The attack relies on the fact that you can easily generate numbers that are congruent to one modulo $N$. Additionally, it is easy to take the square root of these numbers by dividing the exponent by two. There is a chance that taking this square root yields a non-trivial square root of one modulo $N$, which allows you to easily compute a factor of $N$ by using the euclidean algorithm. This is a probabilistic algorithm, in that it relies on the solution being non-trivial. If no non-trivial solution is found, the algorithm needs to start over with a new $x$.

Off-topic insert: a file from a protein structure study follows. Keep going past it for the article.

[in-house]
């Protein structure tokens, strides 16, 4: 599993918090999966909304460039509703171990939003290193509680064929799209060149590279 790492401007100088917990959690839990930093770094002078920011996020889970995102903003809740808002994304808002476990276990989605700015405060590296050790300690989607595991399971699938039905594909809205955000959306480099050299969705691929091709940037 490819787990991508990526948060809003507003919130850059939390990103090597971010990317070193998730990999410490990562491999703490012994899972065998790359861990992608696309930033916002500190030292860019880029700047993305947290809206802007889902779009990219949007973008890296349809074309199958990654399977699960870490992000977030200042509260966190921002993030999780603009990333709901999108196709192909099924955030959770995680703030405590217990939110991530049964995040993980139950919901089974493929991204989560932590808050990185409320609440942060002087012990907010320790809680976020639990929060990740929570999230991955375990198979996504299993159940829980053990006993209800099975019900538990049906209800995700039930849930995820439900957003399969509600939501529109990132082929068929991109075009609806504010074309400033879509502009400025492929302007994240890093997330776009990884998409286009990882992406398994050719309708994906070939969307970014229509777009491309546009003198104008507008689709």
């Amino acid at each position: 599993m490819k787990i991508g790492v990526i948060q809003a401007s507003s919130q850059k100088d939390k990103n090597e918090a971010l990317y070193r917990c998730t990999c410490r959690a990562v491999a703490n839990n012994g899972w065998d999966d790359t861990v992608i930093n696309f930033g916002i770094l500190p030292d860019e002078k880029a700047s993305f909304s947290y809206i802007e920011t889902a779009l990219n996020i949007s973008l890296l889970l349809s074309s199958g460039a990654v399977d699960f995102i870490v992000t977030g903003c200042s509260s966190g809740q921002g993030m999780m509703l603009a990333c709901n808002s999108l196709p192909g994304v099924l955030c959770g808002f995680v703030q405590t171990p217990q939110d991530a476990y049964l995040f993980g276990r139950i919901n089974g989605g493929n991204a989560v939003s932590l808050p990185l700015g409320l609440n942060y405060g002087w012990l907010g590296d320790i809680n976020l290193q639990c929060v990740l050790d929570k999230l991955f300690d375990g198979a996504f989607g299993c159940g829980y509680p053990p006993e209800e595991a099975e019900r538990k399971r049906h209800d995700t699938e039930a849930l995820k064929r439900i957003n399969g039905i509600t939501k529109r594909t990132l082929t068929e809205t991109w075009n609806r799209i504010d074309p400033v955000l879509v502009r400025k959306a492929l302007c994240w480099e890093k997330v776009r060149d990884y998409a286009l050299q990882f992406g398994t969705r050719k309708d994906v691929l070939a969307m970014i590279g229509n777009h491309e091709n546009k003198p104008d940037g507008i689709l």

The chance of obtaining a non-trivial solution is an important consideration when using this algorithm. So to determine this probability, consider an approach which picks random $x$ modulo $N$. $x^e$ for some exponent $e$, then, is also random. Also note that, for any given modulus $m$, the set of integers are evenly distributed modulo $m$ among the set of positive integers less than $m$; i.e: $$P(x^e \equiv 1 \bmod{m}) = P(x^e \equiv m-1 \equiv -1 \bmod{m})$$ The proof for fact 1 requires the solution of a system of two equations, each of which is “picked” from two possible equations. There are four possible systems of equations, and each is equally likely because of the equal distribution of numbers mod $m$. Therefore, the probability that the $x$ satisfies any one of these system is $\frac 1 4 = 25\%$. Since two of these systems yield non-trivial solutions, the probability of a non-trivial solution given a random $x$ is $50\%$. This probability is improved by continuing to calculate square roots in the case that $\sqrt{x^e} \equiv 1 \bmod{m}$. However, since this number is related to the previous number in the sequence, one can no longer make a strict randomness argument that the next term in the sequence also has a $50\%$ chance of being non-trivial. You can say, though, that: $$P(\exists \, \text{non-trivial solution in s}) \geq 50\%$$ for the definition of $s$ given in the algorithm description above. Therefore, the generation of a constant, finite number of sequences from random values of $x$ can provide an arbitrarily high probability of yielding a non-trivial solution.